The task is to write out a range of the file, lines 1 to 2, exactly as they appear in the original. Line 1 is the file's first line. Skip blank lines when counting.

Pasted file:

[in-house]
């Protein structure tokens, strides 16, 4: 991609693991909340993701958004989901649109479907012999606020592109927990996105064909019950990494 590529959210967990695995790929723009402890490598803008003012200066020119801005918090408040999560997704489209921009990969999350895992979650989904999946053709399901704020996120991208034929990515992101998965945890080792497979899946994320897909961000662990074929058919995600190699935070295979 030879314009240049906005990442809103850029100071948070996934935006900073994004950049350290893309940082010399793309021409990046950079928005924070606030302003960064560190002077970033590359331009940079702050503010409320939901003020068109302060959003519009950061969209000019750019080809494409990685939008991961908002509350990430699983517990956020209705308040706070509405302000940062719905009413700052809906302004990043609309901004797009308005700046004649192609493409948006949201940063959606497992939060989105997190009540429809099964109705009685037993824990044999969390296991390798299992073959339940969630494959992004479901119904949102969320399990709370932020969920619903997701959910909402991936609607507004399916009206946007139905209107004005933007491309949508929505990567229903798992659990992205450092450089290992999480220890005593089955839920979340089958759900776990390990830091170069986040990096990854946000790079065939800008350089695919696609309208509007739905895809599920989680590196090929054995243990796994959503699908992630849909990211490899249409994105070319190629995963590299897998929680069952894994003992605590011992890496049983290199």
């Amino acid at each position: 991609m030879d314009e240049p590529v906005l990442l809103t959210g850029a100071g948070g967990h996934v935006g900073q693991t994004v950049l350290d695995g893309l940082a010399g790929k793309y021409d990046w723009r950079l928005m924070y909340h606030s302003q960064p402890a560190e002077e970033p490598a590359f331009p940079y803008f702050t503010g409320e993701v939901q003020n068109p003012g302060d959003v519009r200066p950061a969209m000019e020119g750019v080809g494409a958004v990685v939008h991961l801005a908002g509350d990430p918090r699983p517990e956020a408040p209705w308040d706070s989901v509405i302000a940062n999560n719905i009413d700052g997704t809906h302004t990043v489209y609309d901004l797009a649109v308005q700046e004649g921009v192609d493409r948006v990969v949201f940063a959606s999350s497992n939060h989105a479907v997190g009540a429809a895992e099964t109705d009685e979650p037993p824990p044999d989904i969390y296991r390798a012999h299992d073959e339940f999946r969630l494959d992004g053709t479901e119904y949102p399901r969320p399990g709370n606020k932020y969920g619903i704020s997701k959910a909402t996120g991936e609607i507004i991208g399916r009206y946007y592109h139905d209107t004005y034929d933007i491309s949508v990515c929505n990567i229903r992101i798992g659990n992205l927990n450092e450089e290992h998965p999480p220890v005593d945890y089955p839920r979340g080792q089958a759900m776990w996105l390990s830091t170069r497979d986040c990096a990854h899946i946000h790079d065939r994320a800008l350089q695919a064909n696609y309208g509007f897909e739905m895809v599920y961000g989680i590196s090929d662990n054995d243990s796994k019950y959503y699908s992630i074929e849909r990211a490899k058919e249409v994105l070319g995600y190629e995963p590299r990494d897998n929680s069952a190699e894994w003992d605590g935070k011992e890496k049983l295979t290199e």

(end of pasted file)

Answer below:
[in-house]
């Protein structure tokens, strides 16, 4: 991609693991909340993701958004989901649109479907012999606020592109927990996105064909019950990494 590529959210967990695995790929723009402890490598803008003012200066020119801005918090408040999560997704489209921009990969999350895992979650989904999946053709399901704020996120991208034929990515992101998965945890080792497979899946994320897909961000662990074929058919995600190699935070295979 030879314009240049906005990442809103850029100071948070996934935006900073994004950049350290893309940082010399793309021409990046950079928005924070606030302003960064560190002077970033590359331009940079702050503010409320939901003020068109302060959003519009950061969209000019750019080809494409990685939008991961908002509350990430699983517990956020209705308040706070509405302000940062719905009413700052809906302004990043609309901004797009308005700046004649192609493409948006949201940063959606497992939060989105997190009540429809099964109705009685037993824990044999969390296991390798299992073959339940969630494959992004479901119904949102969320399990709370932020969920619903997701959910909402991936609607507004399916009206946007139905209107004005933007491309949508929505990567229903798992659990992205450092450089290992999480220890005593089955839920979340089958759900776990390990830091170069986040990096990854946000790079065939800008350089695919696609309208509007739905895809599920989680590196090929054995243990796994959503699908992630849909990211490899249409994105070319190629995963590299897998929680069952894994003992605590011992890496049983290199």